The collected data were entered in Microsoft Excel and transferred to JMP statistical computer program for statistical analysis. Descriptive statistics in terms of mean, percentage, and frequencies were used to analyze the respondent answer and TLD dose. The confidentiality of all patients was protected, and personal data stored on the computer were accessible only to the researcher. Subject data were coded, and participant's name was not used
| Results and Discussion|| |
Distribution of occupational medical workers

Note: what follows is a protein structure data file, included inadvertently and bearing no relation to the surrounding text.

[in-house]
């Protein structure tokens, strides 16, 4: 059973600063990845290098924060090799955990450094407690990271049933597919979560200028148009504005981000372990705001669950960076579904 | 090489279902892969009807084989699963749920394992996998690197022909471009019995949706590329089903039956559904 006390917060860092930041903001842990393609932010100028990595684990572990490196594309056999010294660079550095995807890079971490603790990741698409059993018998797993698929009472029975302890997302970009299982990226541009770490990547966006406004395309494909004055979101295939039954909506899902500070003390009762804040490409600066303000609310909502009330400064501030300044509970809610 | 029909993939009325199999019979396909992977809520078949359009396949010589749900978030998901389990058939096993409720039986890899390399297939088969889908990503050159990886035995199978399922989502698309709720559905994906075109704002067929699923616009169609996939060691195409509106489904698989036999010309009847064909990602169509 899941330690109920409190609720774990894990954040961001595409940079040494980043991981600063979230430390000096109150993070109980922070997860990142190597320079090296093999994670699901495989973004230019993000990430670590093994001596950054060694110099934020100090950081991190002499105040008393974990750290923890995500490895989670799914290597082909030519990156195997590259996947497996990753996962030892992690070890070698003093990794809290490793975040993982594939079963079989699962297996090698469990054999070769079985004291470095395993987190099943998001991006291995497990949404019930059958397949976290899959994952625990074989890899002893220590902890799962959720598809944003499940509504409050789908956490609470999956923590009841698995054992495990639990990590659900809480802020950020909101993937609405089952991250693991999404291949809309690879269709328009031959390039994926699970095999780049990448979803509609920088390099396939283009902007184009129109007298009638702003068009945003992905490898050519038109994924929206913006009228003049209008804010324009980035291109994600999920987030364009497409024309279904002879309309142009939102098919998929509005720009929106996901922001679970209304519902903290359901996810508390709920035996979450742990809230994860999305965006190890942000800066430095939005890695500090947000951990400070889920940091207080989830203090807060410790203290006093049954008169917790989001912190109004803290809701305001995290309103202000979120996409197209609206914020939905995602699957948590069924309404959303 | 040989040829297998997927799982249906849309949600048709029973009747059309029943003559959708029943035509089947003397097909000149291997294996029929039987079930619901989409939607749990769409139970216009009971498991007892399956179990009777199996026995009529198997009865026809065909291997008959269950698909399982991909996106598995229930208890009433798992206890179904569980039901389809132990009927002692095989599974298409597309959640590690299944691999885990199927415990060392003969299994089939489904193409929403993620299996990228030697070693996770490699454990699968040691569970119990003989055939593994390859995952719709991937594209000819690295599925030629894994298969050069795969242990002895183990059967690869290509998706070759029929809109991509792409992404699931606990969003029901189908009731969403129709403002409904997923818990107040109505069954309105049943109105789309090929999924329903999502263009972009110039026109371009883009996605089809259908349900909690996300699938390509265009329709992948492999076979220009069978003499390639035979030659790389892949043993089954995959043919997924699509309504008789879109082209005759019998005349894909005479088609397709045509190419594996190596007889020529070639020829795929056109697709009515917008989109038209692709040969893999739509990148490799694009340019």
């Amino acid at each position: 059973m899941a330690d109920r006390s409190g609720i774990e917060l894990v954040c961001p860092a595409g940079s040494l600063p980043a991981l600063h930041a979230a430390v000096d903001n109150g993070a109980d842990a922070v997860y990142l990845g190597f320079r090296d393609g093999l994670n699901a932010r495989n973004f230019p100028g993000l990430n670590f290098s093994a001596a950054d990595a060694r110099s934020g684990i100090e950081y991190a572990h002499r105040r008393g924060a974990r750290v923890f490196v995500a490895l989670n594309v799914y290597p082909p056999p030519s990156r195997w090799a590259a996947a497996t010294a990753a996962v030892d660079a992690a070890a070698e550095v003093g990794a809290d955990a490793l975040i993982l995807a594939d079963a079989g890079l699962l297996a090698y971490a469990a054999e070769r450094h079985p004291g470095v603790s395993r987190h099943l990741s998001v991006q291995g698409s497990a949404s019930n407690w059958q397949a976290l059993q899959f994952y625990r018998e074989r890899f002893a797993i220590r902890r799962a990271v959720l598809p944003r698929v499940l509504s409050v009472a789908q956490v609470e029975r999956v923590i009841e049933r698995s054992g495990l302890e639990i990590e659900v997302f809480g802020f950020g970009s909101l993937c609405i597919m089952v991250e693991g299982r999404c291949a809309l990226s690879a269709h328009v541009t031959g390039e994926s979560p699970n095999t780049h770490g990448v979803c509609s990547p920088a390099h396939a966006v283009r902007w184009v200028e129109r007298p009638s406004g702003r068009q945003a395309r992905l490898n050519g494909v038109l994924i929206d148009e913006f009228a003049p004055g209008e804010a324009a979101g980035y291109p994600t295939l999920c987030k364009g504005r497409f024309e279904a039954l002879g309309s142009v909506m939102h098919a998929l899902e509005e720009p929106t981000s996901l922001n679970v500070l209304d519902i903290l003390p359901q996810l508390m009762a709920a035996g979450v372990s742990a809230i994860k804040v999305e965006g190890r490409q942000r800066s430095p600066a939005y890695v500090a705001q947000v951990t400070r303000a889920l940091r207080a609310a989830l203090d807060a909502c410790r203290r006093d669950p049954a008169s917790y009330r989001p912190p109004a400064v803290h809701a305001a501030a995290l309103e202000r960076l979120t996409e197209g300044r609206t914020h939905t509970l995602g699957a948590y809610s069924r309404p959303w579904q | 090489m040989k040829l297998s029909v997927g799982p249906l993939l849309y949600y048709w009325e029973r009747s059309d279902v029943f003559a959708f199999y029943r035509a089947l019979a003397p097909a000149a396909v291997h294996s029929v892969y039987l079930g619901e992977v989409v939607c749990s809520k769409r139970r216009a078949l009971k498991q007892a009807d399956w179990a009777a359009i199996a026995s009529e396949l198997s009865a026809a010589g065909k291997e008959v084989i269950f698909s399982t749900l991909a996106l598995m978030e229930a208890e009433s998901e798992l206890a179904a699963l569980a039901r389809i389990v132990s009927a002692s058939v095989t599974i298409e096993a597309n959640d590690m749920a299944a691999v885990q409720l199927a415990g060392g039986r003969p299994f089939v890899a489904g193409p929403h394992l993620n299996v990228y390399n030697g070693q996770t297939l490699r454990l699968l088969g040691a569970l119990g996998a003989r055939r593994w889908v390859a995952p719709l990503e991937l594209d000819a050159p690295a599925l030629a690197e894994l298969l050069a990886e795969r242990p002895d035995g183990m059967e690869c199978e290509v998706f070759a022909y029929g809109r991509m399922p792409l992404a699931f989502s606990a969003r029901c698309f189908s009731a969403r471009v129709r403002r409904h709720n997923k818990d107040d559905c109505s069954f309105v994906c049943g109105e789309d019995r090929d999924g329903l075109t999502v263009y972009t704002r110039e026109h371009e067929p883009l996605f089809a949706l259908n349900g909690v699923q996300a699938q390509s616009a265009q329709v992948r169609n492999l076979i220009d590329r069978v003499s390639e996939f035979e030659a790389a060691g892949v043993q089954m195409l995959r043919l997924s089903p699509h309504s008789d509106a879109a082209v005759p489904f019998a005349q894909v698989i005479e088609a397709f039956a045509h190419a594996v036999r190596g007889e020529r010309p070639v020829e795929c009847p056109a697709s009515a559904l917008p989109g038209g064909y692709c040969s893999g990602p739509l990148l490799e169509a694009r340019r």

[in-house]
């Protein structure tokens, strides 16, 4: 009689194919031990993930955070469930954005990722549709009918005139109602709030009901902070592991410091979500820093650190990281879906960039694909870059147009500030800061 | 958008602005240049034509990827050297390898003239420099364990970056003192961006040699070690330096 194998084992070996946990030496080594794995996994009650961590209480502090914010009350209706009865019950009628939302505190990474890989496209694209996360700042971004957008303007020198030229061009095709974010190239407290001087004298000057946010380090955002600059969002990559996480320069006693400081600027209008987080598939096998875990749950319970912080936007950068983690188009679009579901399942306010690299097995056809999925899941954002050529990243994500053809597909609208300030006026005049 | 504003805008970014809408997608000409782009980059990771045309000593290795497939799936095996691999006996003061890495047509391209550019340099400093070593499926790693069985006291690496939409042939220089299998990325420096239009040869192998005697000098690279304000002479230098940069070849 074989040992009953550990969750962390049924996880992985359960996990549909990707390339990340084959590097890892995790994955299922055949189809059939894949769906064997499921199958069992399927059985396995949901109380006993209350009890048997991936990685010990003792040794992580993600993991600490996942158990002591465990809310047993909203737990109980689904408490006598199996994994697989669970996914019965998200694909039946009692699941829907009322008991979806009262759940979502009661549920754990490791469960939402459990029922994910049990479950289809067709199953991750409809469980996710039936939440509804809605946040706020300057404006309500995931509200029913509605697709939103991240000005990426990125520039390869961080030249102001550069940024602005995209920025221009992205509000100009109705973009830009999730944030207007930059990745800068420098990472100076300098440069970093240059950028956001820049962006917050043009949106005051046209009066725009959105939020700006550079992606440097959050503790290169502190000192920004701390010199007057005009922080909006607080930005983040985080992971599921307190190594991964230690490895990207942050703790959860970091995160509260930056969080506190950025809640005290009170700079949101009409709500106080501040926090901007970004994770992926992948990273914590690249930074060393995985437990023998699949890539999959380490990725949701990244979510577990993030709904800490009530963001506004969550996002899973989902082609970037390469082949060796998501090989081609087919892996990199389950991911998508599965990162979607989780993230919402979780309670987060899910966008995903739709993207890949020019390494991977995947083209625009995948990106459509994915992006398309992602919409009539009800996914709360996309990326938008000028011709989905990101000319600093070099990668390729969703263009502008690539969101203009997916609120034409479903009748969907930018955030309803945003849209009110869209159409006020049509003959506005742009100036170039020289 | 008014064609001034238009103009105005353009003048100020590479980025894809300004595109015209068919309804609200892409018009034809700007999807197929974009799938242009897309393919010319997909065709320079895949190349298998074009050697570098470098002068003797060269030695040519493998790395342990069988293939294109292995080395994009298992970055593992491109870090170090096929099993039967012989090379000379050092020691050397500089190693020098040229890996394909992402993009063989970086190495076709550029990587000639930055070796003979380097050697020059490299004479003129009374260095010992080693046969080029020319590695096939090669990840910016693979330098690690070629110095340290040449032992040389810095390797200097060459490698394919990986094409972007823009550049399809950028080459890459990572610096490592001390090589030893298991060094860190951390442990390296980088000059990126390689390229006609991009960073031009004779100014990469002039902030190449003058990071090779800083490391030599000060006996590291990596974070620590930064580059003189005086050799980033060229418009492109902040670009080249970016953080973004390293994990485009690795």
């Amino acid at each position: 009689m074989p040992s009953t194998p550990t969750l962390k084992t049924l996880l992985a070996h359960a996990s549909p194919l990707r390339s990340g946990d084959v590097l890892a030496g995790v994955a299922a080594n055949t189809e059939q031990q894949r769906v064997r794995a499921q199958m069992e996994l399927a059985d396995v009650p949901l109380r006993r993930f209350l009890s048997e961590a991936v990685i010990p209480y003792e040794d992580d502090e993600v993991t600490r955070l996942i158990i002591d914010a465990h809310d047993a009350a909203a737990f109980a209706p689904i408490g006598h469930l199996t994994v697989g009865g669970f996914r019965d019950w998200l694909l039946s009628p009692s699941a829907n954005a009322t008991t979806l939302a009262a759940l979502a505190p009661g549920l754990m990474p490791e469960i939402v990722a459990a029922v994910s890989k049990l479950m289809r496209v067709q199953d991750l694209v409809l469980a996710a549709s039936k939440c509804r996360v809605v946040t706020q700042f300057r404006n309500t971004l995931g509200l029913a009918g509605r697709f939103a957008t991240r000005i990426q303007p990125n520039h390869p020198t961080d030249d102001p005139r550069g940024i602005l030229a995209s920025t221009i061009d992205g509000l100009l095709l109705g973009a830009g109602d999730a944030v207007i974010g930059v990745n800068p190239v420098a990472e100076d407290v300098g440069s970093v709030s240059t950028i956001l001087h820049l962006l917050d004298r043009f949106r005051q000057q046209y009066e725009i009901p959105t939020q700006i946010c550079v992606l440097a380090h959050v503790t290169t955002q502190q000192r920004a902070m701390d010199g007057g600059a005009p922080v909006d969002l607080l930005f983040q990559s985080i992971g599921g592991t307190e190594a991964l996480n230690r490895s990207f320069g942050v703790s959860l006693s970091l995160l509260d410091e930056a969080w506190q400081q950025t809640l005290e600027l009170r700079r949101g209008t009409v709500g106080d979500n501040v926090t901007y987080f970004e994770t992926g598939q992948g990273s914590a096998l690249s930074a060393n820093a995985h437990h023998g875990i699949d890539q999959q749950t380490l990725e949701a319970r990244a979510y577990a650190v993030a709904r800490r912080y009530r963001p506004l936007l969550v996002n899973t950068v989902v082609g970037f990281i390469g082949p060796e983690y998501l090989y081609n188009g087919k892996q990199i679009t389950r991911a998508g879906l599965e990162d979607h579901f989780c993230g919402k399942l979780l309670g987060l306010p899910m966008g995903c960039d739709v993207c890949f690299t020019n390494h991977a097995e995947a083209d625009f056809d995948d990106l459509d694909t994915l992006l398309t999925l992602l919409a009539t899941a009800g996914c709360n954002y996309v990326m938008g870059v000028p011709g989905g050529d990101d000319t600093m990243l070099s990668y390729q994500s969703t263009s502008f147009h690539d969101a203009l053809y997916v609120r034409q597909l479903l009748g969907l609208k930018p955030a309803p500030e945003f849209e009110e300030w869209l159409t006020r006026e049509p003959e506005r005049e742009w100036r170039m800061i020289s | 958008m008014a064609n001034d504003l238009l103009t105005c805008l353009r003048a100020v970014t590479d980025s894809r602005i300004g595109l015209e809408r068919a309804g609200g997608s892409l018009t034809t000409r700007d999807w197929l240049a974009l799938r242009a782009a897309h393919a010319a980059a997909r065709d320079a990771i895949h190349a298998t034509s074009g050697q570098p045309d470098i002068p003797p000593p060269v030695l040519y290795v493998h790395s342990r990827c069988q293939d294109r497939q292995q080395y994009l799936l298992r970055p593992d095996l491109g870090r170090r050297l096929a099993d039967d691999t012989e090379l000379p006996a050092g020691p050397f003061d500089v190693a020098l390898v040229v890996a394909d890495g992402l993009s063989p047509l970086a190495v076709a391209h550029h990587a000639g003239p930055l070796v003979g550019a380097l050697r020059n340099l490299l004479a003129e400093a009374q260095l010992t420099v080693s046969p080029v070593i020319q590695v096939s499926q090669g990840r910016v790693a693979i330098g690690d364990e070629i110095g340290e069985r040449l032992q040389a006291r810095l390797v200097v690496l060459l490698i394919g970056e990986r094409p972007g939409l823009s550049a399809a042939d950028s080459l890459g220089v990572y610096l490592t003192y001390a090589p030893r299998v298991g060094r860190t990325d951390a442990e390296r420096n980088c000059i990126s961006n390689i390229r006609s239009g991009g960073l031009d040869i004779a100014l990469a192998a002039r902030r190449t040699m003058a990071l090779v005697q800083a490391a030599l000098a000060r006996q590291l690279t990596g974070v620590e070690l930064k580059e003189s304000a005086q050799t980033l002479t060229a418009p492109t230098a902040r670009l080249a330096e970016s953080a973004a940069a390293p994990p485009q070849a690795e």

According to our study, distributed questionnaires among the 223 medical radiation workers were returned and properly filled. As stated in [Table 1] and [Table 2], it is reported that 163 participants were male and 60 were female. It is also clarified that 164 occupational medical workers were monitored from the diagnostic radiology department, followed by 25 from dental service, 22 cardiac catheterization laboratories, 20 endoscopies, 16 nuclear medicine, and 8 from the surgery department, respectively. The percentage distribution is a follows: Diagnostic radiology department (59.19%), dental services (11.21%), cardiac catheterization laboratory (9.86%), endoscopy department (8.96%), nuclear medicine (7.17%), and surgery department (3.58%). [Figure 1] shows the contribution of each type of medical radiation worker to the total monitored workers in all categories of medical, occupational radiation workers, and their designation during 2015–2020. According to the participant's answer about the experience of high-level radiation exposure, 98.65% of the respondent answered “yes,” and 1.35% answered “no.” Moreover, participants were asked about the use of radiation protective devices during the procedure; entire respondents answered “yes;” when asked about at which level do you wear TLD badge, 92.82% were answered at the level of collar and 7.17% at the level of extremities. Similarly, it is also found that 100% of the entire employees were full-time.